Page 339 - The-History-of-the-Lancashire-Fusiliers-1914-1918-Volume-I

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stage he went forward and carried in, under heavy fire, one of his
platoon commanders who was severely wounded and who would
otherwise have fallen into the enemy's hands. Lieutenant
Leaver, of the same battalion, once more showed great courage under
heavy fire and was instrumental in holding a very important point
in the line. Second-Lieutenant H. Lewis of the I8th was also very
plucky in dealing with part of the attack; he fired a Lewis gun
himself and then led a bombing attack, being seriously wounded
later in the day.
Instructions had been issued that the troops were not to be
allowed to get heavily involved and orders were therefore issued in
the afternoon for a further withdrawal. In the early stages of this
",,'ithdrawal the I8th Battalion was nearly cut off in the Bois des
Tailles, two and a half miles west of Bray, and was only rescued by
the fire of the I7th Battalion and other units. Thereafter the
retirement was carried out in the most methodical manner, units
"leapfrogging" through each other in turn in spite ofheavy artillery
and machine-gun fire and fighting their way slowly back to Mor–
had been hoped that a rest would have been possible
here, as another brigade had taken over the duties of rear guard.
But a message arrived to the effect that the Germans were already
pressing that brigade and might enter the village at any moment.
The tired troops therefore moved on once more and put the River
Ancre between themselves and the enemy as soon as possible. By
the evening a new position had been firmly established, with the
I7th Battalion on the right at Ribemont-sur-l'Ancre, the I9th
Durham Light Infantry in the centre with elements on the high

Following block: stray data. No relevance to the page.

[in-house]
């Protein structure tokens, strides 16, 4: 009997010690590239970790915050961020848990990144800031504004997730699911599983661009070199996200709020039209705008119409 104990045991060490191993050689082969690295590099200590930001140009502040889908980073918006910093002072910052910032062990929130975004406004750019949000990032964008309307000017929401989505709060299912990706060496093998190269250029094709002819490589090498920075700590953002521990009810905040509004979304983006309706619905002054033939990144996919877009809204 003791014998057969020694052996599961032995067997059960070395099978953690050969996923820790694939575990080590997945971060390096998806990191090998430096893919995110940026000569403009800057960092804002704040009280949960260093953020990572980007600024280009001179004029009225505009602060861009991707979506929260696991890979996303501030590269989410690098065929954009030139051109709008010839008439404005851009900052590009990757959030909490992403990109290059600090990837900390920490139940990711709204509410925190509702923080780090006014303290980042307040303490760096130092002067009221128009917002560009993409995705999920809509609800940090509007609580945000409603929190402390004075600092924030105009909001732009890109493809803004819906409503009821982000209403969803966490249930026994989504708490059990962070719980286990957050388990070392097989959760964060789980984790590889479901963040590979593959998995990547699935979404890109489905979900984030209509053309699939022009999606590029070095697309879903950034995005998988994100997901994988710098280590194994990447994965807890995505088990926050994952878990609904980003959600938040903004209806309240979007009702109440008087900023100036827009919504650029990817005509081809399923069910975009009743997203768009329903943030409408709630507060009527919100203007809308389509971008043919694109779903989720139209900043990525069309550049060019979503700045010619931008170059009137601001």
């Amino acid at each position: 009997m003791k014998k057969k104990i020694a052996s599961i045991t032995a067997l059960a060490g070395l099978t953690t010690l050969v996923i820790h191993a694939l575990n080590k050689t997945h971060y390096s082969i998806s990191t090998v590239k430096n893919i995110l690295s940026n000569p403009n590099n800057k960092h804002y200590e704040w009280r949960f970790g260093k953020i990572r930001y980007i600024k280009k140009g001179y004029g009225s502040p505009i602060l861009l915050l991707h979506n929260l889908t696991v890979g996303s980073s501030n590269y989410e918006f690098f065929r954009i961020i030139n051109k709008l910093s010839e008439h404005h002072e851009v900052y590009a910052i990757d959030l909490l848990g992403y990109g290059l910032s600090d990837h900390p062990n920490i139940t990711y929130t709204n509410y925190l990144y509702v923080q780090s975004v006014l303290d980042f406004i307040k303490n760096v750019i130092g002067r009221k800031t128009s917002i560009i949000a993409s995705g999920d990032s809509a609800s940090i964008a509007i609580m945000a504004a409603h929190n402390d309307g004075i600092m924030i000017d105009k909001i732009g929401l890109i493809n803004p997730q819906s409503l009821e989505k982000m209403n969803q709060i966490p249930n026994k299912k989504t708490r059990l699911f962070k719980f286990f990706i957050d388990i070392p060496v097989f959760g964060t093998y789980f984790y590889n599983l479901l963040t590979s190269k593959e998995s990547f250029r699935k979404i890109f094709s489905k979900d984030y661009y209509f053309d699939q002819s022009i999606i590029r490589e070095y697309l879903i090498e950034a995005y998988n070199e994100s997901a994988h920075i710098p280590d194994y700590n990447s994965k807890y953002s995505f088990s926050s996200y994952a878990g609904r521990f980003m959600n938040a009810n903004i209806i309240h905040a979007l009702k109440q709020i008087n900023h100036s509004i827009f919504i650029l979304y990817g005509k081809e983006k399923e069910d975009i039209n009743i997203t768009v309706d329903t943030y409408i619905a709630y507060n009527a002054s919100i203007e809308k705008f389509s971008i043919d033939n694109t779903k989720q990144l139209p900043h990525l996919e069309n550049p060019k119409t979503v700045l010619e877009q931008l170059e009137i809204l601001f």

ground on the south side of the river near Treux, and the I8th
Battalion on the left on the outskirts of Buire. The latter unit had
suffered heavy casualties during the day, losing 2 officers and 29
other ranks killed, 3 officers and I28 other ranks wounded and I
officer and 84 men missing.
therefore held its line with "X" and
"Y" Companies on the bank of the river, and the amalgamated
"Z" and "W" Companies in support.
That evening General Sandilands returned from leave, having
commandeered a canteen van in order to complete his journey the
quicker, and Lieutenant-Colonel
M. Stevens resumed command
of the I8th Battalion. The next day, 27th, was comparatively
quiet; but at about
a.m. German scouts were seen coming over
the skyline across the Bray-Corbie road, followed by small parties
and then by extended lines of men. Soon after, they advanced in
force through Morlancourt against Dernancourt, to the left of the
I8th Battalion, which helped by its fire to break up the attack. The
night of 27th/28th March was quiet but marred by heavy rain. The
28th was more eventful. Several attacks were launched against the
British line on the Ancre, of which one, delivered at about 9.30 a.m.,
involved the I8th Battalion.
was, however, soon repulsed.
Second-Lieutenant H. Redfearn, of this battalion, who was in
command of several detached posts, was not content to drive the